Ukraine regards some of its citizens as second-class when it restricts rights related to the use of languages, Bence Rétvári, Parliamentary State Secretary of the Ministry of Human Capacities said on Sunday in Vác at a commemoration held at the local World War I monument.

The Christian democrat politician, who is also Member of Parliament for the constituency, pointed out that with the law on the use of languages Ukraine restricts and represses the language rights of the Hungarian community in Transcarpathia when it only allows students to study in their own languages in the lower grades of elementary school.

Mr Rétvári drew attention to the fact that the Ukrainian constitution and international treaties guarantee that acquired rights cannot be taken away. Teaching their children in their mother tongue is an acquired right of the Hungarians living there, he stressed.

The Parliamentary State Secretary said it was incomprehensible that some leaders of the European Union are more concerned with the rights of illegal migrants coming here from afar than with the rights of people who have lived in Europe for hundreds or even thousands of years. He pointed out that it is not Brussels, Budapest or Kiev that should determine how Hungarians should live in Transcarpathia; instead the Ukrainian state should conduct talks with the organisations of those living there.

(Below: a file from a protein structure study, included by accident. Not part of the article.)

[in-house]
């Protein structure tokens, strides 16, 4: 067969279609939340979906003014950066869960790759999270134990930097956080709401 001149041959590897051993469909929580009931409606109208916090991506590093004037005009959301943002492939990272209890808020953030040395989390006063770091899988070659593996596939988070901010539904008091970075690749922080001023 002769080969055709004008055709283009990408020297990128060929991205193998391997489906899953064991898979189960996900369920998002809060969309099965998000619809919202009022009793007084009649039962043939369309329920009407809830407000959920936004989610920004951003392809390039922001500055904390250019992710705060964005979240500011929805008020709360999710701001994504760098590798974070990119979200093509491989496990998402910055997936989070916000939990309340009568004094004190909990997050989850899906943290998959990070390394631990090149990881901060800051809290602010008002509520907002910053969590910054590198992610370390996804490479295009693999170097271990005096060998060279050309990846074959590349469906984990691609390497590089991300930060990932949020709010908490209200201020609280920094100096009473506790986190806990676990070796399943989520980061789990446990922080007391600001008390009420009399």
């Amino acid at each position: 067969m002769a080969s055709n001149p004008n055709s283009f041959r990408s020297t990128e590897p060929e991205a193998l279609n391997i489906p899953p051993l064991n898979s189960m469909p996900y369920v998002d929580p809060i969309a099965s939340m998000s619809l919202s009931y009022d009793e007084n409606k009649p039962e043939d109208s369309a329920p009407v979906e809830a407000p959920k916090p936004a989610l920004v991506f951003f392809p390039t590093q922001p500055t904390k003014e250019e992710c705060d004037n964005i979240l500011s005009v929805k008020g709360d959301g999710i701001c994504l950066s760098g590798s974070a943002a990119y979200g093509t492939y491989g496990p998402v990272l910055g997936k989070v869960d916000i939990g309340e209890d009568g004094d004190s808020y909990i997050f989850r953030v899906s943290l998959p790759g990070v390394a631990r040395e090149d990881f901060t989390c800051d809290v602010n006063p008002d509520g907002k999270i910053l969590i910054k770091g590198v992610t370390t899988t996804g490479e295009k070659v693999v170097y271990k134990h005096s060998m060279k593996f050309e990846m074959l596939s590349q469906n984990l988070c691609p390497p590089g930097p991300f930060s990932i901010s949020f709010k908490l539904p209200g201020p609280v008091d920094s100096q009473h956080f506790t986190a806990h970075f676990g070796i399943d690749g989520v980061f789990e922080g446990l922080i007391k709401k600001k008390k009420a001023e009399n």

Mr Rétvári also highlighted that the Venice Commission called upon the Kiev government to start consultations with representatives of the Hungarian community in Transcarpathia already a year ago, but Ukraine has failed to meet this obligation to this day. Until this obligation is met, the Hungarian government will continue to regularly call upon the Kiev leadership to honour its obligation and will block some of its aspirations on the international scene, he warned.

The Parliamentary State Secretary said at the wreath-laying ceremony held as part of the 12th Twin Family Meeting of the Family Network Foundation that this meeting serves as a certain point of reference in cross-border Hungarian-Hungarian relations: in the past few months 1,200 people have attended these programmes, and cross-border twin-family relations have been established in the case of more than 700 families. He added it is to be hoped that as a result a stable point of reference has been created for the Hungarian community living amidst the most difficult circumstances, for Hungarian families in Transcarpathia.